On Mercy: Thoughts from the life of Catherine of Siena

As the dust of last night’s elections settles, it seems like a good time to mention a charming biography I’m reading right now, Catherine of Siena: A Passionate Life by Don Brophy (BlueRidge Press).

Catherine found herself constantly contending with politics, both temporal and ecclesial. She herself had many detractors — those who despised her for being an uneducated female; those within her own order who protested the fact that she wore the habit of the Dominican tertiary (Mantellata) yet had a public outreach that included the spiritual guidance of men; and those who regularly accused her of all kinds of faults, especially pride and wilfullness.

Her response to her detractors is worth noting. “The sword of divine charity,” she wrote, “must be hidden in the house of our soul of true knowledge of ourselves. For when we know what we are not, and that we are constantly producing nothingness, we at once become humble before God and before everyone else for God’s sake” (p.85).

It is by continually seeking true self-knowledge — of our relative littleness in the eyes of God — that we are able to progress in true charity.  When those we love stumble or fail us personally, it is easier to forebear when we recall our own shortcomings.  When those we find difficult to love cause added pain, or simply win the battle of the day, we can detach from anger and bitterness more readily when we recognize how little it will matter in the end, and that God loves our enemies just as he loves us and continually longs for our reconciliation.

Therefore, we may never be more Christ-like in this life than when we extend mercy, measuring a person not by the humiliation of his (or her) worst moments, nor out of the expectation of their periodic triumphs, but with the understanding of what it is to be human — with all the frailties and graces of our common nature.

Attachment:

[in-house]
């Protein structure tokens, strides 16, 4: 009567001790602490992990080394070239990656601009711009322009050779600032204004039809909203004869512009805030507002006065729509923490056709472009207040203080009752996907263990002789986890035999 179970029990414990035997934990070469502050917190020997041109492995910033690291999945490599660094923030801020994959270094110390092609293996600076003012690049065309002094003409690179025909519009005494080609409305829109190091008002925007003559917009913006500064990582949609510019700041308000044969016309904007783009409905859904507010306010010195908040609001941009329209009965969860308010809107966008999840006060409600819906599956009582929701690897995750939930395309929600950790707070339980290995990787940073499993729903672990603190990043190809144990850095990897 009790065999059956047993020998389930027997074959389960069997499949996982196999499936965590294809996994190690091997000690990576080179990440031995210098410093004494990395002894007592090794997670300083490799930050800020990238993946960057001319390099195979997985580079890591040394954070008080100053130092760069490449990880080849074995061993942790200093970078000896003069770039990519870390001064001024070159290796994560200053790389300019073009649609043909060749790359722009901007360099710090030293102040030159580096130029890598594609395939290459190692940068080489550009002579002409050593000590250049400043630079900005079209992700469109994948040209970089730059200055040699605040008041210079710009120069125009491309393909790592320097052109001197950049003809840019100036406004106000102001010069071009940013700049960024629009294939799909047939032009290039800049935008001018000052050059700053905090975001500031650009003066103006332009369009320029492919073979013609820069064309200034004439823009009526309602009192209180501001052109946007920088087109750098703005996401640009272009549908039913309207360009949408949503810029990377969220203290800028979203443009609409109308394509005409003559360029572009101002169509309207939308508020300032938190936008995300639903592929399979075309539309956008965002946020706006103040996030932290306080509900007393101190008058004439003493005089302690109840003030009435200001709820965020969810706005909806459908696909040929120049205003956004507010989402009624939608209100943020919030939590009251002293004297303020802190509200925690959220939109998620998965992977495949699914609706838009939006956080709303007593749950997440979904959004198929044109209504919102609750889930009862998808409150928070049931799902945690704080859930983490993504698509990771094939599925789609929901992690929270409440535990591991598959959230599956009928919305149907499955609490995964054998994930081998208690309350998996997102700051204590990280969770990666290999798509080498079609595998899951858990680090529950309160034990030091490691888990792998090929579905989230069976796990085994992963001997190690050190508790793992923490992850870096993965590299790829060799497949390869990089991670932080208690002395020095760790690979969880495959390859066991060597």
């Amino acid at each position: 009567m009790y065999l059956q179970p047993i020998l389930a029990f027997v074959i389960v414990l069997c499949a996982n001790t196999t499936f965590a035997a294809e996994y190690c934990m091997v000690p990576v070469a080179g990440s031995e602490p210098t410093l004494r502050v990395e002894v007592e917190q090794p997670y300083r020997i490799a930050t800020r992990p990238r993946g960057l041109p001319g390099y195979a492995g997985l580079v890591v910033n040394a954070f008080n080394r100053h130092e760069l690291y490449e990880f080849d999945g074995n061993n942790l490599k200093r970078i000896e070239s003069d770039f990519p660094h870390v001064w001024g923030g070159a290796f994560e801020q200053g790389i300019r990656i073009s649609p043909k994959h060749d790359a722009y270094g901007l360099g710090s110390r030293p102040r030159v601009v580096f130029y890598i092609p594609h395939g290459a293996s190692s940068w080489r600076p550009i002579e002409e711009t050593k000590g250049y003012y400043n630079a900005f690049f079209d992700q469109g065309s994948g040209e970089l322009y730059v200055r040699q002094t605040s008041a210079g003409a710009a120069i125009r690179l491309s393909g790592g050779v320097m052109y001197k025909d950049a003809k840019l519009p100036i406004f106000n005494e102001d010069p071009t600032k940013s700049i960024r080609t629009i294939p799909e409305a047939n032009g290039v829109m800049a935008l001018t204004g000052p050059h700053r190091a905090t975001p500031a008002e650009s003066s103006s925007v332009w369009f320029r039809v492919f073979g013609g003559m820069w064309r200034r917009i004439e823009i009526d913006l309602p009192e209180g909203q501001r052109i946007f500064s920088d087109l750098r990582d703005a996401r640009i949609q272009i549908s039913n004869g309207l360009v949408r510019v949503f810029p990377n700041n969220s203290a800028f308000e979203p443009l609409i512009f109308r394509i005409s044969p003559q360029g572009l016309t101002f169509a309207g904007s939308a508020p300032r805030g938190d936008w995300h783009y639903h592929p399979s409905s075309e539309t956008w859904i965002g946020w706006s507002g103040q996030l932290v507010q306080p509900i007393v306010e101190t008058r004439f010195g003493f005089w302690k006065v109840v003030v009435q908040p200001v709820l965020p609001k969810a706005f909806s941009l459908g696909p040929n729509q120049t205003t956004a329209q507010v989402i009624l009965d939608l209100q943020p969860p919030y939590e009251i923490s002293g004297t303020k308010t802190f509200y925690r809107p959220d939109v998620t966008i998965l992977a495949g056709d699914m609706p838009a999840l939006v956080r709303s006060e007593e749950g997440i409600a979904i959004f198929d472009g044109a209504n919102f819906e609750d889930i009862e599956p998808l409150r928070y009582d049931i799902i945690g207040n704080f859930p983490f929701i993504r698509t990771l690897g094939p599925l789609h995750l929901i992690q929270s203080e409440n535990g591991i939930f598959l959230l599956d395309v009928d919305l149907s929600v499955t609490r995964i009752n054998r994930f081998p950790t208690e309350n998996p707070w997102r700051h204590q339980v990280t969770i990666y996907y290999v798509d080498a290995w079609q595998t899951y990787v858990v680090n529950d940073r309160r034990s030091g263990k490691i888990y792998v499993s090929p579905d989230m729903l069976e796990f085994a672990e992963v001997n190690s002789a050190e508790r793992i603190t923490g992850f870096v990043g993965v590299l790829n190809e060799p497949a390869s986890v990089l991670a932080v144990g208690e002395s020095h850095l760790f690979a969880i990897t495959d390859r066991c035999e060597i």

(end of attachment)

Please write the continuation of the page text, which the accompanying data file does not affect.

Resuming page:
Heavenly Father, you are God and we are not. You hold time and space in the palms of your hands. You sent your Son to identify with the human race; from his side flows rivers of mercy, stemming the tide of terrible justice, the natural consequence of our continued rebellion. Help us now, by your Spirit, to carry your divine image out into the world fearlessly, consistently, and with great faith. In your Holy Name, Amen.

Happy Feast of the Annunciation!

small-family1Today we celebrate the Feast of the Annunication, the day the angel appeared to Mary and announced that God had chosen her to be the mother of the Incarnate Christ. Her gesture of obedience — the “yes” to God’s plan for her to become a mother while she was still unmarried, and to raise His only Son to manhood — was an act of pure courage.

God’s act, one of pure mercy. Despite the fact that the world didn’t understand, didn’t recognize, and certainly didn’t want the sacrifice … He came and lived among us, first as a helpless infant, then as a young man, then as a teacher … and finally, a living embodiment of God’s eternal grace.

Today, God continues to live among us, though in many ways His Spirit is resisted even more than it was two millennia ago. Lives through the Church, both through the sacraments and in His people. The Spirit continues to speak, through the ongoing tradition and teaching authority of the Apostles and their successors, through the written Word of God, and through divine interventions — miracles — all around us.

Most of the time, we think of these “miracles” as positive outcomes. A healing here, a reconciliation there, a flash of inspiration or transformation that yields tremendous spiritual fruit. And yet, in the words of C.S. Lewis, “God shouts to us through our pain.” From this perspective, even tragedies like this can, from a certain perspective, rightly be seen as divine intervention. Our Good Shepherd knows what it will take to reach even the most stubborn sheep.

May God grant that even in this situation, the shout of His Spirit fall on ears ready and willing to listen.